After generating the necessary funding through donations from over a half-dozen University departments -- including the Beckman Institute, College of Engineering, and Department of Computer Science -- Heath and a team of supporters began nailing down the details of the cluster with Apple. By October 2004, they had constructed a 64-node mini-cluster in a temporary server room as a small-scale model of the entire system.

Speaking with AppleInsider this week, Heath revealed that the full-scale 640-node Xserve G5 cluster has been fully functional for about a month now, but is not yet sufficiently stable. He said it would take approximately one more month to stabilize the cluster, acquire a few missing parts, and exchange a couple of Xserve G5 units, which were dead-on-arrival.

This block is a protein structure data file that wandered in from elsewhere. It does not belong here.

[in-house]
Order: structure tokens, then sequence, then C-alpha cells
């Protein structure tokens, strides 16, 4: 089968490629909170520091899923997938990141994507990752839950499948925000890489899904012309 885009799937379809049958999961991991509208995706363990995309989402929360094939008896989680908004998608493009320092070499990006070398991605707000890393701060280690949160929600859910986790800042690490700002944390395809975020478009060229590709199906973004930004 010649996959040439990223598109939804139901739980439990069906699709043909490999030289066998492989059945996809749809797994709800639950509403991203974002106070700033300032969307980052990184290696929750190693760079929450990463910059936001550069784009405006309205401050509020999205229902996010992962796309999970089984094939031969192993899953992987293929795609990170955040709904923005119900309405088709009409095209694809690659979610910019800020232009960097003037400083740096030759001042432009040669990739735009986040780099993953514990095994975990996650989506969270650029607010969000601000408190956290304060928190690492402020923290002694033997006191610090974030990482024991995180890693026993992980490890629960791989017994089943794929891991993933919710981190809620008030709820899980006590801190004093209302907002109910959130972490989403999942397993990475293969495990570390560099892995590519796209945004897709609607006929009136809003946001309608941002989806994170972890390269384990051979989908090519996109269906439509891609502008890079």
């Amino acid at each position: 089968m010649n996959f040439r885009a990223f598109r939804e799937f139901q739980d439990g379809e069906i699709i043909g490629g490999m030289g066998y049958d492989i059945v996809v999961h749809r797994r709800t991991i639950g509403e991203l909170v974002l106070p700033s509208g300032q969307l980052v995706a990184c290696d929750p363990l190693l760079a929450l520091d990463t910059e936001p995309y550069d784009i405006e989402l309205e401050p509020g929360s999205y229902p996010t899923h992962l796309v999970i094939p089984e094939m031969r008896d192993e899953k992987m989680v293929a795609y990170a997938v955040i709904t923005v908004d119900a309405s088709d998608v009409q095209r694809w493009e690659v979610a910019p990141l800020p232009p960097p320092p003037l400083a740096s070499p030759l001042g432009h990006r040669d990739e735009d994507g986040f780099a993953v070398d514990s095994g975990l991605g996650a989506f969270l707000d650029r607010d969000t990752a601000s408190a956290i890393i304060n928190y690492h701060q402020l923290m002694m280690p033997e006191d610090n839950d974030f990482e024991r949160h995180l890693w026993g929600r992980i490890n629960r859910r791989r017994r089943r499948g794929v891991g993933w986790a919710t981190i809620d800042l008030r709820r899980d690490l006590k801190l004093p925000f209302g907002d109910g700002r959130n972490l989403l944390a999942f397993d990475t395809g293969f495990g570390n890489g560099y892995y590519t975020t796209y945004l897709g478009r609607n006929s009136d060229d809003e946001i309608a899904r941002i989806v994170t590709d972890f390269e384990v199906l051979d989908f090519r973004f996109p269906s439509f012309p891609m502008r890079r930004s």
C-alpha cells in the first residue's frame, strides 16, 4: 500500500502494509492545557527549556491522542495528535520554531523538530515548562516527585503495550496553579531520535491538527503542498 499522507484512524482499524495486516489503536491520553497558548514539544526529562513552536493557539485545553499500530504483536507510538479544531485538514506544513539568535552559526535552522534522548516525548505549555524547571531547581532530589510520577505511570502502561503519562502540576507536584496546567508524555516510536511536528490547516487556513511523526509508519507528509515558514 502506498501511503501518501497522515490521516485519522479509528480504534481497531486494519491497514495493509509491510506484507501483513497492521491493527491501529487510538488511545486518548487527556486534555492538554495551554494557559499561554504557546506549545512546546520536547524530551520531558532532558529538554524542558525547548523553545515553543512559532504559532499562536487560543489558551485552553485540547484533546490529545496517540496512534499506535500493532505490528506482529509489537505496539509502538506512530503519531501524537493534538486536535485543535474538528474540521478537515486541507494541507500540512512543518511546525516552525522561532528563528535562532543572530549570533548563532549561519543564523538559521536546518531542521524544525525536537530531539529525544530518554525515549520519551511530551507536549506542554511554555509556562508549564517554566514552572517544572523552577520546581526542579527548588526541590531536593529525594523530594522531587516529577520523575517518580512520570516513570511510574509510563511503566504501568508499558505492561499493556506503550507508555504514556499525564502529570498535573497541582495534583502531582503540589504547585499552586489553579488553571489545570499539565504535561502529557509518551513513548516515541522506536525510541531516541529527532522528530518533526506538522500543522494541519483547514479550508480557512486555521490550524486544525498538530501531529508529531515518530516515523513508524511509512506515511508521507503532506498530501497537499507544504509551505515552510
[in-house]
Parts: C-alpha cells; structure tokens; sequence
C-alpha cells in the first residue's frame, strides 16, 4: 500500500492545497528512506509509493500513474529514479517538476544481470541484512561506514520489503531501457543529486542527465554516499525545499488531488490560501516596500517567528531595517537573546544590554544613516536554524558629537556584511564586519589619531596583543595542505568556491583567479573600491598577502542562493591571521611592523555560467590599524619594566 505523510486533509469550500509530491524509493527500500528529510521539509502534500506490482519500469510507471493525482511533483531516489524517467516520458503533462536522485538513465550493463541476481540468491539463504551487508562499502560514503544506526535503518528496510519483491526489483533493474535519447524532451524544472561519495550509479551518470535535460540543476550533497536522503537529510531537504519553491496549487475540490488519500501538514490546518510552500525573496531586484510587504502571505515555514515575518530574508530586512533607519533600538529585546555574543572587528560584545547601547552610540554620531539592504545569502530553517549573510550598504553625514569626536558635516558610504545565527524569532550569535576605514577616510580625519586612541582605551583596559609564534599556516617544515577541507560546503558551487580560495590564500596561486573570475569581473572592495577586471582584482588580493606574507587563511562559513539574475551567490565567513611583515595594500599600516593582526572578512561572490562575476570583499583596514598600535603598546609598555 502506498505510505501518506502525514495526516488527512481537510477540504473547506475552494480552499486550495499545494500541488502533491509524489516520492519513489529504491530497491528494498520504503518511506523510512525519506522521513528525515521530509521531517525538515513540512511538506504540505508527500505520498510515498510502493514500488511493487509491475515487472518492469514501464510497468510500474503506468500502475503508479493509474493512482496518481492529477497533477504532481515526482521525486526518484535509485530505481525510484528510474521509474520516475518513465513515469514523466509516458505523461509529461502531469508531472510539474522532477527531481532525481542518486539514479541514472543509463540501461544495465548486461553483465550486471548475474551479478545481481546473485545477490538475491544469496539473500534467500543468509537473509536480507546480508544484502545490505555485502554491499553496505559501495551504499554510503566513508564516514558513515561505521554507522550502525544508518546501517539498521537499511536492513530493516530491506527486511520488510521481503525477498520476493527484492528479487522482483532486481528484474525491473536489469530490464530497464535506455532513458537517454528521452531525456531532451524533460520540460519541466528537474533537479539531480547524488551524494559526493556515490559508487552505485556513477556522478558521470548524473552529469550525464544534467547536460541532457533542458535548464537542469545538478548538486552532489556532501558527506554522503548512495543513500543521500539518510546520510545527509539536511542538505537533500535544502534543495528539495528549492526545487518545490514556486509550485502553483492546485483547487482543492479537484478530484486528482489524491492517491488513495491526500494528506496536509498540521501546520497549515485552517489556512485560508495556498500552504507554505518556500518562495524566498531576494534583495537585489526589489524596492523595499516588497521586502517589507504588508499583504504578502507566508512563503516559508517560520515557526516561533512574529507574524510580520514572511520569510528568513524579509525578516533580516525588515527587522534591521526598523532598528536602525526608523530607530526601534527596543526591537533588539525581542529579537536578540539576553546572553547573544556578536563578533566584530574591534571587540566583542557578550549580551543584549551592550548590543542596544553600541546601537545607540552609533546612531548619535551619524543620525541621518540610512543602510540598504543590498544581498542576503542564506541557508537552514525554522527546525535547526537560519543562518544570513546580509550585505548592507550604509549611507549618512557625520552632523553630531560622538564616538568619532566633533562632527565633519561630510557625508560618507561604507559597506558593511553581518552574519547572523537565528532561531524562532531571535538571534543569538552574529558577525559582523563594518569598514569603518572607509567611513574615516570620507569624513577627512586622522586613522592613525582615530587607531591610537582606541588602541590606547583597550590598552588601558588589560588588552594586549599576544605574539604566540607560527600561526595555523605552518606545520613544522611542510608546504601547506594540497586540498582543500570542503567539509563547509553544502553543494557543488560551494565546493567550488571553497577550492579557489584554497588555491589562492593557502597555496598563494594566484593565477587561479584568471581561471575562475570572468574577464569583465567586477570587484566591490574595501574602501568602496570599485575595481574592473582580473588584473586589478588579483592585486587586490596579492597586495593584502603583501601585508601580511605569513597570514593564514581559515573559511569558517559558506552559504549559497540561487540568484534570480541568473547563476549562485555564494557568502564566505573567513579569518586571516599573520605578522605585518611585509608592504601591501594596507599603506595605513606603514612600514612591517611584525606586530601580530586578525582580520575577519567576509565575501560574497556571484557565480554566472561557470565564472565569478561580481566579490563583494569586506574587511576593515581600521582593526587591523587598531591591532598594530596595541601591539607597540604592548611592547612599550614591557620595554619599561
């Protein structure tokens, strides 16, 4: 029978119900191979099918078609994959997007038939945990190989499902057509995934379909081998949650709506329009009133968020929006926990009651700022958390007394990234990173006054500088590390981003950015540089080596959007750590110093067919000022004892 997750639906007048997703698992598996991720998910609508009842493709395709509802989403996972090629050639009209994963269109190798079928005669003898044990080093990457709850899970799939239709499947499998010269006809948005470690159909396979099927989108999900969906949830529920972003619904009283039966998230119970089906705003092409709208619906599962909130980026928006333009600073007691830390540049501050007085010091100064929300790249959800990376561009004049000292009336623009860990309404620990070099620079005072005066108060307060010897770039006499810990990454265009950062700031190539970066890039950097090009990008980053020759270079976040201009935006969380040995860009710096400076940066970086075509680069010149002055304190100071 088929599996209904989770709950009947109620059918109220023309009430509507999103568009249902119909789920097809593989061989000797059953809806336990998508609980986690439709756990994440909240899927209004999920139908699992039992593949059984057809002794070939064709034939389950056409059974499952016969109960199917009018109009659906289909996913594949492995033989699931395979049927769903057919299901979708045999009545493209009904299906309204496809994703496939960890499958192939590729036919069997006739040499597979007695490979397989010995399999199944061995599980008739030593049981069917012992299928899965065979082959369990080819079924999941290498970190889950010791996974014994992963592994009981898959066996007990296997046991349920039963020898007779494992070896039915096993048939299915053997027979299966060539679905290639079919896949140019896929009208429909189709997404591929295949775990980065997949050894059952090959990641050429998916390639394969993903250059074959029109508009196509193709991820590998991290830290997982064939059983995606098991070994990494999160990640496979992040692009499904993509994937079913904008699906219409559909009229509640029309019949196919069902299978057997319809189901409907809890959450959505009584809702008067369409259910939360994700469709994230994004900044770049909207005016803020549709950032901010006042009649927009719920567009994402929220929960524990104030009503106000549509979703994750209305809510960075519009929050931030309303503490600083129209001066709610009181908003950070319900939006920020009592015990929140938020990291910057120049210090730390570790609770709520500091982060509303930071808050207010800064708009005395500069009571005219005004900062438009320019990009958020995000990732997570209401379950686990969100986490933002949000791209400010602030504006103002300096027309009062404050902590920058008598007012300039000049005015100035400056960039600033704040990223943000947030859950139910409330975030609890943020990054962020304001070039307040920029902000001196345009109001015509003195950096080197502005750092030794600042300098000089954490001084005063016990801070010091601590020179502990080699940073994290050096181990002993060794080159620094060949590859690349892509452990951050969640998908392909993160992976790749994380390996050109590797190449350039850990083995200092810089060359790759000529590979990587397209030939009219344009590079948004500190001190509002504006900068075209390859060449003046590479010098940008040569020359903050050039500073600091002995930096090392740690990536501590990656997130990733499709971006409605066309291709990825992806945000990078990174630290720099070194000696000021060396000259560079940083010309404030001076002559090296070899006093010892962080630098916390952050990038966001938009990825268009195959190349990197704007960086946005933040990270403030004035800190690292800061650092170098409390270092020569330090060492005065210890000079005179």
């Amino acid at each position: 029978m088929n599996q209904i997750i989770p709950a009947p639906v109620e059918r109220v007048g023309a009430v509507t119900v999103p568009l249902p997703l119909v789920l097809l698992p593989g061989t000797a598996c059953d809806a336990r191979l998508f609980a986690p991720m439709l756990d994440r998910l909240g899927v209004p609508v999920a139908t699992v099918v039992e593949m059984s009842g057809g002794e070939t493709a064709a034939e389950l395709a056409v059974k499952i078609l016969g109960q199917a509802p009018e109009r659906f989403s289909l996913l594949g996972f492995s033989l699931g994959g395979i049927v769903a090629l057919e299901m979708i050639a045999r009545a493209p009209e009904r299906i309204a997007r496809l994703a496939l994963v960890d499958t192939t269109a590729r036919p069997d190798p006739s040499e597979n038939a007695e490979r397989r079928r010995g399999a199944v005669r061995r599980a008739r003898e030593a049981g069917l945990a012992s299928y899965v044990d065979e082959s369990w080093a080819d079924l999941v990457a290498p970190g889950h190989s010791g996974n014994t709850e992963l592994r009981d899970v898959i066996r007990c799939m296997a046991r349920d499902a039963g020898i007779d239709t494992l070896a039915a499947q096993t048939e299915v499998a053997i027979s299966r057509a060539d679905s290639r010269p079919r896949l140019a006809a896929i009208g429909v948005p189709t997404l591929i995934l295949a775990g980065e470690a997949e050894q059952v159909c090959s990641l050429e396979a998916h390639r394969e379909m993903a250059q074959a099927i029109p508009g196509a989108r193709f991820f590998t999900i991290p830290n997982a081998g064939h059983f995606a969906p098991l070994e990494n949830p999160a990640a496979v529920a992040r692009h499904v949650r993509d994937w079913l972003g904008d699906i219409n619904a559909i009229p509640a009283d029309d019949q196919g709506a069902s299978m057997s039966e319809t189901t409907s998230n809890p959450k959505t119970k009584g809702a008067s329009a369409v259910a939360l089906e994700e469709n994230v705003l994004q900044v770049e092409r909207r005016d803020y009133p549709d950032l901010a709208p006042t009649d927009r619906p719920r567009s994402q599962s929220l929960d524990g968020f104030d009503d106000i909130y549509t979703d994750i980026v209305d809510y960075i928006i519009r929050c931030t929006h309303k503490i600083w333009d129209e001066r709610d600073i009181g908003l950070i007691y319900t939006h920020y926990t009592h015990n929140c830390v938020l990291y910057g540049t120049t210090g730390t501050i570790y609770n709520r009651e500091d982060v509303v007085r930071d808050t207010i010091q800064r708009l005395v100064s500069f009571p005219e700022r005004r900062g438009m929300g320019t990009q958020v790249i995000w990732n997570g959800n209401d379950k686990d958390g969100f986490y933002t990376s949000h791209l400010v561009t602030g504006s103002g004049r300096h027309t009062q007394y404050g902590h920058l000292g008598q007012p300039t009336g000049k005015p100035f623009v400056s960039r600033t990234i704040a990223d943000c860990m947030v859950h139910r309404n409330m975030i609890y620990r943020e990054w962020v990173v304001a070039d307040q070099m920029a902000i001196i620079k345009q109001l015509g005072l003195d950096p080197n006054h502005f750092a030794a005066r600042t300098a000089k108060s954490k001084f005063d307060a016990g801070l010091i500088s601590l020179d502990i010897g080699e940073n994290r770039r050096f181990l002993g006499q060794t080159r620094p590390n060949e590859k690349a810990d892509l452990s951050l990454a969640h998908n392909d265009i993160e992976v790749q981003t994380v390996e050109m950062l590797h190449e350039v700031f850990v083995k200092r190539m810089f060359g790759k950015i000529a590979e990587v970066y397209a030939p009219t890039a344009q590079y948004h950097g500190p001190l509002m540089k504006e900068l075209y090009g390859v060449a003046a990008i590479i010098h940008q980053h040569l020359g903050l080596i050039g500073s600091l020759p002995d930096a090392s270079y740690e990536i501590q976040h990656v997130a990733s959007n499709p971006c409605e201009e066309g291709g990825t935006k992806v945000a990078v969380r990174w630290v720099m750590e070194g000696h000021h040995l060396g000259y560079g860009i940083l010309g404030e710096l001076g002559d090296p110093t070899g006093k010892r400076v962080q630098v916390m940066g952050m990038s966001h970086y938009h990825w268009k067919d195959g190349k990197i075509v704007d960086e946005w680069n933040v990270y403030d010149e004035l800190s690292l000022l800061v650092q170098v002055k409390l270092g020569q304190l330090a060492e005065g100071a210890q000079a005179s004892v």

The new Turing Cluster from Start to Finish Click images for larger view.

The cluster is housed in a newly renovated server room that can handle a cooling load of up to 550,000 BTU per hour and supports over 45 tons of cooling capacity using four distinct cooling systems -- three of which can adequately support the cluster at any given time.

In the near future, the University hopes to be able to perform tests to rank the cluster's computational ability, which, according to its specifications, could peak at nearly 10 teraflops.

Heath declined to provide specifics of the University's arrangement with Apple, but a web page dedicated to the new Turing Cluster says Apple provided the hardware under a combination purchase/donation agreement.